So following Shadow-Greg's PW R-2000 suggestion, and Shadow-Jeff's encouragement, I have cobbled together some Hawk 87A-R2000 sketches and calculations.
(See linked sketch for reference: https://www.flickr.c...posted-public/ )
Engine dry weight comparison:
Allison V-1710-81, 1,352-lb
Packard V-1650, 1,640-lb
PW R-2800, 2,340-lb
PW R-2000, 1,585-lb
So dry weight of R-2000 is about 55-lb lighter than the Packard-Merlin, and about 230-lb heavier than the Allison.
In the attached sketch, I have used the DHC-4 Caribou engine cowl, but turned upside down, with the air inlet on the chin side. This keeps the pilot eye-line clear over the top of the cowl.... and I quite like the looks of the chin-mounted intake scoop. I have moved the R-2000 closer to the firewall than the R-2800 location, but left some extra room to accommodate a - possibly - larger supercharger. This results in the approximate engine CG at 4-ft 9.2-in forward of the assumed 40% chord Centre of Lift. Remember that the assumed CG for both the Allison and Packard-Merlin was at 5-ft forward of 40% chord; compared with the R-2800 CG at 5-ft 8-in forward of 40% chord.
This roughly equates to the R-2000 being able to be used on the P-40M airframe with very little ballast weight near the tail.
I have very little detail as to what the cooling air requirements were for the Caribou, so have kept the engine nacelle as-is for now. The red-lines are my interpretation of streamline possibilities from nacelle back to fuselage aft of the firewall. Thrust line of the R-2000 (as drawn) is about 6.5-in below that of the V-1710, but about the same higher than assumed for the R-2800. We know the Hawk 75 had been tested with 4-bladed props, so that was a possible get-out-of-jail-card for ground clearance issues.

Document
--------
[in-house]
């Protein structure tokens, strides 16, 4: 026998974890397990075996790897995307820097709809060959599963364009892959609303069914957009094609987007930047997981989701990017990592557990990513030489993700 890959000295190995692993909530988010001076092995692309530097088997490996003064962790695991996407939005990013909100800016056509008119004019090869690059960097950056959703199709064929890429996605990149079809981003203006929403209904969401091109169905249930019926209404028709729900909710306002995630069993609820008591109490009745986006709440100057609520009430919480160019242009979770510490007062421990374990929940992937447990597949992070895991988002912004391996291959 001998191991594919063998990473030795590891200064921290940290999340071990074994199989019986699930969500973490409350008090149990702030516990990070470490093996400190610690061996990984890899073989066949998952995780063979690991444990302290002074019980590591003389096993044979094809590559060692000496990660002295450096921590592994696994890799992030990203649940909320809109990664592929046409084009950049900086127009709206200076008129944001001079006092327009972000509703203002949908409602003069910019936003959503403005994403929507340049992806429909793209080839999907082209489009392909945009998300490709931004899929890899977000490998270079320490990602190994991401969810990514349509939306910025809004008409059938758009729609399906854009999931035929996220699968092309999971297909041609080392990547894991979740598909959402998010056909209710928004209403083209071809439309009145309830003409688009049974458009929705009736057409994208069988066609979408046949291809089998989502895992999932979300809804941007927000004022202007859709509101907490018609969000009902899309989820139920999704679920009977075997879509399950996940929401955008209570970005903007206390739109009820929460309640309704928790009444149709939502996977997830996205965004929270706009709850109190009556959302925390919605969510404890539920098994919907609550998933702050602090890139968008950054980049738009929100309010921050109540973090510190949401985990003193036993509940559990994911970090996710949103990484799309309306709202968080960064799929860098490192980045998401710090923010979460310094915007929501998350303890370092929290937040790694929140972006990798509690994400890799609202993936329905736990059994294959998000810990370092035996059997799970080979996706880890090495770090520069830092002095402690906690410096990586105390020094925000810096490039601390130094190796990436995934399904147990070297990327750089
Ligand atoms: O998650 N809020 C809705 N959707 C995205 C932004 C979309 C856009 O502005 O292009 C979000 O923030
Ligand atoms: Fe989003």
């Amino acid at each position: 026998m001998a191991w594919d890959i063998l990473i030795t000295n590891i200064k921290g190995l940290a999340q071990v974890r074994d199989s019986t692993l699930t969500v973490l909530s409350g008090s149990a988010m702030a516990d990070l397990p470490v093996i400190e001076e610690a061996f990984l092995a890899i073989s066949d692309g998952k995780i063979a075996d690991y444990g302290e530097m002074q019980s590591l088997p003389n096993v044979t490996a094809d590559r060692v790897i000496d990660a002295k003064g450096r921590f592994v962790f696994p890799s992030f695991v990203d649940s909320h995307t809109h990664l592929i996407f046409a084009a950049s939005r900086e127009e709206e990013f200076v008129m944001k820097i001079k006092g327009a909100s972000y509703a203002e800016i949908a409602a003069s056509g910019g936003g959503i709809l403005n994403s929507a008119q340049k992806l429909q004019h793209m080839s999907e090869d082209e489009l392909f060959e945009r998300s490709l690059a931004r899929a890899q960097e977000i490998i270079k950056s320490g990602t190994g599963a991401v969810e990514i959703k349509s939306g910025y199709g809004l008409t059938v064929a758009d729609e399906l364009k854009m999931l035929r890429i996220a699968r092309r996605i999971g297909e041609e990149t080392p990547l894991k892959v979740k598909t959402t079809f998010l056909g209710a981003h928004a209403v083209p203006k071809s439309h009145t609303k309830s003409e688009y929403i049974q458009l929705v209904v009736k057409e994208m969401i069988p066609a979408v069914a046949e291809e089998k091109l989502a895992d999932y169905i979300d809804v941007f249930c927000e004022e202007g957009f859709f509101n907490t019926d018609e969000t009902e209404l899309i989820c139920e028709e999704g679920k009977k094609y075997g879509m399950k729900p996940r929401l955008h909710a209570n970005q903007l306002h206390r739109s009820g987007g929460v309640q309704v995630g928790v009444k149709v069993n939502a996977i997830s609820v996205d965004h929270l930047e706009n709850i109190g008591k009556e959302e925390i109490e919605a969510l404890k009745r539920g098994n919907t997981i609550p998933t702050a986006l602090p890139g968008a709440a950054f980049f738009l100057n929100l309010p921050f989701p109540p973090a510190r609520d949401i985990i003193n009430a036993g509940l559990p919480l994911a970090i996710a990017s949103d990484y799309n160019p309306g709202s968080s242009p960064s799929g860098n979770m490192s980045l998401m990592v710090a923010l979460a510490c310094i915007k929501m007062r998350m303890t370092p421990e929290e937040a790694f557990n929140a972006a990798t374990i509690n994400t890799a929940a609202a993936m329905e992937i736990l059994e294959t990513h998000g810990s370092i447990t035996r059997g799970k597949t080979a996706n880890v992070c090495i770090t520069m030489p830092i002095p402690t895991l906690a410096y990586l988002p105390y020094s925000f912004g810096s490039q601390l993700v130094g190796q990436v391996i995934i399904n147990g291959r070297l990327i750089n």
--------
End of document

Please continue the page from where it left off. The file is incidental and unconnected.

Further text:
R-2000 prototyped circa 1940. Development of R-2000 was delayed as R-2800 seemed more useful and thus higher priority. I guess, had there been a real requirement, R-2000 could have been developed faster at a shadow factory with minimal delay to the R-2800.
So what do you think of the Hawk 87A-R2000?
....more fun later:
I found some cool drawings of the Hawk 81A-P&W Sp on the internet.
(Ref: http://www.wunderwaf.../52/Draw/18.jpg )
Taking the drawing on the front cover of the Pratt & Whitney R-2000-24 Maintenance Manual, I have approximated the scale based on the R-2000 diameter of 1.247m.
Cobbled together comparison sketch is also in the flikr-page linked above. It's the Hawk 81A-R2000_a2 sketch with plan and elevation.
The R-2000 seems to fit vertically into the allocated space for the R-1830, though internally, some modification to the air intake ducting may be required. Engine thrust line seems to be maintained as per the R-1830 without problem.
In the plan view, I don't have an equivalent plan sketch of the R-2000, so I have taken the engine diameter from the side-elevation and replicated it in the vertical view. It seems to fit - just - into the relative location, though it's a tight fit on the drawing. If the scaling of the various components is correct, then the sides of the Hawk 81A-PW-Sp may need widening or perhaps local cylinder "bumps" as per the Macchi C.200.
Still, seems a reasonable fit of engine into airframe. Probably stay with the Hawk 81 unlengthened fuselage (as seen here) for a more balanced look.
Edited by bearoutwest, 11 February 2018 - 07:50 AM.